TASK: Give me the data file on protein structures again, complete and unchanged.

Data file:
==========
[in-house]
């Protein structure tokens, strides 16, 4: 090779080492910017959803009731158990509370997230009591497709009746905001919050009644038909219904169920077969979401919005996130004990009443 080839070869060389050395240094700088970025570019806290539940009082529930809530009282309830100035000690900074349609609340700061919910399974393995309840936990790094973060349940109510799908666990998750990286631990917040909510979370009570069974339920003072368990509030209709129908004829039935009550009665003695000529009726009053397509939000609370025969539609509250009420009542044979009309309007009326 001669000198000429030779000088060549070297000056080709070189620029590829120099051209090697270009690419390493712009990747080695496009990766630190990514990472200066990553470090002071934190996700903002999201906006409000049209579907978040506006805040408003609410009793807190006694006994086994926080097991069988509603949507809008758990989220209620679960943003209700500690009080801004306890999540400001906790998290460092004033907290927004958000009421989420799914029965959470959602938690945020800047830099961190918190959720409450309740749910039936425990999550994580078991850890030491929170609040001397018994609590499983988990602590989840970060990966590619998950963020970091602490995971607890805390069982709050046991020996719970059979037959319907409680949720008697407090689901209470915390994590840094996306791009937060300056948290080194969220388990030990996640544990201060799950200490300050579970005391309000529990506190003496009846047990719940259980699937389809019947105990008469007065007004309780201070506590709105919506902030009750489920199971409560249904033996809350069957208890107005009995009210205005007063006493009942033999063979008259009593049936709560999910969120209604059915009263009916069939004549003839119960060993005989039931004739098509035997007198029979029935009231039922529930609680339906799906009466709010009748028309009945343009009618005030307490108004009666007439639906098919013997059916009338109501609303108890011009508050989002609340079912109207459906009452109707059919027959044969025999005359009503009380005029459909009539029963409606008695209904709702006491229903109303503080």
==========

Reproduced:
[in-house]
């Protein structure tokens, strides 16, 4: 090779080492910017959803009731158990509370997230009591497709009746905001919050009644038909219904169920077969979401919005996130004990009443 080839070869060389050395240094700088970025570019806290539940009082529930809530009282309830100035000690900074349609609340700061919910399974393995309840936990790094973060349940109510799908666990998750990286631990917040909510979370009570069974339920003072368990509030209709129908004829039935009550009665003695000529009726009053397509939000609370025969539609509250009420009542044979009309309007009326 001669000198000429030779000088060549070297000056080709070189620029590829120099051209090697270009690419390493712009990747080695496009990766630190990514990472200066990553470090002071934190996700903002999201906006409000049209579907978040506006805040408003609410009793807190006694006994086994926080097991069988509603949507809008758990989220209620679960943003209700500690009080801004306890999540400001906790998290460092004033907290927004958000009421989420799914029965959470959602938690945020800047830099961190918190959720409450309740749910039936425990999550994580078991850890030491929170609040001397018994609590499983988990602590989840970060990966590619998950963020970091602490995971607890805390069982709050046991020996719970059979037959319907409680949720008697407090689901209470915390994590840094996306791009937060300056948290080194969220388990030990996640544990201060799950200490300050579970005391309000529990506190003496009846047990719940259980699937389809019947105990008469007065007004309780201070506590709105919506902030009750489920199971409560249904033996809350069957208890107005009995009210205005007063006493009942033999063979008259009593049936709560999910969120209604059915009263009916069939004549003839119960060993005989039931004739098509035997007198029979029935009231039922529930609680339906799906009466709010009748028309009945343009009618005030307490108004009666007439639906098919013997059916009338109501609303108890011009508050989002609340079912109207459906009452109707059919027959044969025999005359009503009380005029459909009539029963409606008695209904709702006491229903109303503080």